• Only a very small percentage of children require support of an additional nature beyond this. If this is the case, then the SENCO may discuss with you the possibility of asking the Local Authority to undertake a statutory assessment of your child’s needs. If this is considered appropriate, then the School will collect together all your child’s information and evidence of all the carefully evaluated additional strategies and interventions that have been put place and with your permission send it off to the Local Authority for them to consider the information at a panel meeting and make a decision whether or not to carry out a statutory assessment of your child’s needs.       Whilst this is taking place the School will continue to meet your child’s needs with the support that is already in place.
  • Once the Local Authority receives a request to consider whether to make a Educational Health Care Plan (EHCP) assessment or not, a legal timescale begins. The process of statutory assessment is carefully bound by the legislation and guidance within the SEND Code of Practice. The SENCO will be able to explain the process and timescales to you or alternatively you would find this in the SEND Code of Practice. If the decision is made to go ahead with a statutory assessment then the Local Authority will signpost you to guidance and support that will assist you through the process for example from the Parent Partnership Service.
    • ‘Quality First Teaching’ is an entitlement for all children and School are constantly striving to ensure that this is of a ‘good’ or ‘outstanding’ quality at all times in school.       This is the classroom (or subject) teaching that your child receives on a daily basis from the class or subject) teacher. Lessons are carefully differentiated to take account of different learning styles and abilities.
    • In addition, the School staff can gain knowledge and skills from the Inclusion Development Programmes for Dyslexia, Speech, Language and Communication needs, Behaviour and Autism which enhance their daily teaching practice in order to make the classroom environment and the delivery of the curriculum more accessible for children with needs. Teaching and learning is carefully targeted to meet individual need.       This is called personalised learning.
    • Where appropriate, children may have access to additional small group activities for short periods of time alongside other children with similar needs. The work carried out in small groups is carefully overseen by the class teacher who is responsible for monitoring the child’s progress and targeting the support carefully. The School currently has the following group interventions available for children, but if a child was considered to need something different then this would be accommodated.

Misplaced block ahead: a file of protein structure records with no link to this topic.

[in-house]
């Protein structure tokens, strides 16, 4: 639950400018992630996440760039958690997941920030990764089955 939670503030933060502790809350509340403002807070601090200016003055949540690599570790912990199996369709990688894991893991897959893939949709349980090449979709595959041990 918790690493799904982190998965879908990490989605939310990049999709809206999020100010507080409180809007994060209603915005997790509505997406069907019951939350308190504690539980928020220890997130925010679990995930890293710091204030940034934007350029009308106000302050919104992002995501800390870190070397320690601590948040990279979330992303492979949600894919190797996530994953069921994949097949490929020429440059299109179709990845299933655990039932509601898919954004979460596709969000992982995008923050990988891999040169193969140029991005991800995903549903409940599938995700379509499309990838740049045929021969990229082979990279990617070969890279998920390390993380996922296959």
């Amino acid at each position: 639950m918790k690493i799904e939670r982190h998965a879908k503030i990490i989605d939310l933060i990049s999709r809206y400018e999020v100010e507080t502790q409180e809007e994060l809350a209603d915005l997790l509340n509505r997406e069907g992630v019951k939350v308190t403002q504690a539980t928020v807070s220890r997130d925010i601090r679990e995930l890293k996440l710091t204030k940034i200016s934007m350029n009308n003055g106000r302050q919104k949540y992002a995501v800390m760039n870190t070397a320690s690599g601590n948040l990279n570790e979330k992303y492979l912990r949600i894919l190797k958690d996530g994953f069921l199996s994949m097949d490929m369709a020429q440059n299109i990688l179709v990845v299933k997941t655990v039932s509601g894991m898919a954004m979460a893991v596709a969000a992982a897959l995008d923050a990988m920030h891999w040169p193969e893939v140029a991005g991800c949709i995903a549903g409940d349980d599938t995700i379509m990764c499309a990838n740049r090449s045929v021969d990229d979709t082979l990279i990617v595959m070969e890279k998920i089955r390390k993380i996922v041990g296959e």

• Lego Therapy
    • Nurture/Mindfulness Programme
    • Music Interaction
    • Social Stories
    • Dyslexia Support programmes (Beat Dyslexia)
    • Clicker 6
    • Read, Write, Ink – Phonics Programmes
    • Mental maths sessions
    • Specifically tailored 1:1 Programmes
    • Lifeskills programmes
    • Jump Ahead – focussing on fine and gross motor skills
    • Makaton
    • Speech and Language programmes
    • Now and Then boards/Visual Timetables etc
    • In rare cases an individual personalised curriculum may be required and we would always seek advice of outside agencies to support with this. Some children may require interventions of a 1/1 nature for very short periods of time. Again these are overseen by the class teacher and progress is carefully monitored. Some of these interventions are Makaton, Read, Write, Inc, Lego Therapy, Nurture Group work, Music Interaction etc.
    • The Head teacher/SENCO is responsible for the allocation of 1/1 / group interventions support timetable for the School. This information is detailed within the School’s Provision Map.
    • To accommodate a child with this need several staff have been trained to use Makaton.
    • Visual cues are clearly displayed in some classrooms and communal areas where needed in order to facilitate easier access for our children who require a communication friendly environment.       Visual timetables are clearly displayed in classrooms where needed.